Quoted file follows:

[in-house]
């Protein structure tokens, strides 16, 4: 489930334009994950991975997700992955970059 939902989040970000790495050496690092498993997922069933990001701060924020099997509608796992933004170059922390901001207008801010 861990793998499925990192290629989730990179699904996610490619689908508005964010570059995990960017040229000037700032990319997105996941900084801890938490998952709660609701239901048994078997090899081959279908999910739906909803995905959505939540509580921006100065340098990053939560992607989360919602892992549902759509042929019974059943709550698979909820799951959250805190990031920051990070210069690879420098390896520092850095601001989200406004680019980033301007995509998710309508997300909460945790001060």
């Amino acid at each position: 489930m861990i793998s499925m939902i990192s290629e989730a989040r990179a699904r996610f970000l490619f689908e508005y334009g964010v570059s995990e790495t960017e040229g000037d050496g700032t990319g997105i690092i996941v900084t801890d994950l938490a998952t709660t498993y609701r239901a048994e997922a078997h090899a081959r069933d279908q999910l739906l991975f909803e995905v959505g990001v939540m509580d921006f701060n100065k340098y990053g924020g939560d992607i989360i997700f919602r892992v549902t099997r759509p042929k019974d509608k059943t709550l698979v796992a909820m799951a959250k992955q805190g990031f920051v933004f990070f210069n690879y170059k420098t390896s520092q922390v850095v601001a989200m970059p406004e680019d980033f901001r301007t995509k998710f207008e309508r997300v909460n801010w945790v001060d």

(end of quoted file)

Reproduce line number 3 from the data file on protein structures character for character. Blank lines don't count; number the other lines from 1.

């Amino acid at each position: 489930m861990i793998s499925m939902i990192s290629e989730a989040r990179a699904r996610f970000l490619f689908e508005y334009g964010v570059s995990e790495t960017e040229g000037d050496g700032t990319g997105i690092i996941v900084t801890d994950l938490a998952t709660t498993y609701r239901a048994e997922a078997h090899a081959r069933d279908q999910l739906l991975f909803e995905v959505g990001v939540m509580d921006f701060n100065k340098y990053g924020g939560d992607i989360i997700f919602r892992v549902t099997r759509p042929k019974d509608k059943t709550l698979v796992a909820m799951a959250k992955q805190g990031f920051v933004f990070f210069n690879y170059k420098t390896s520092q922390v850095v601001a989200m970059p406004e680019d980033f901001r301007t995509k998710f207008e309508r997300v909460n801010w945790v001060d």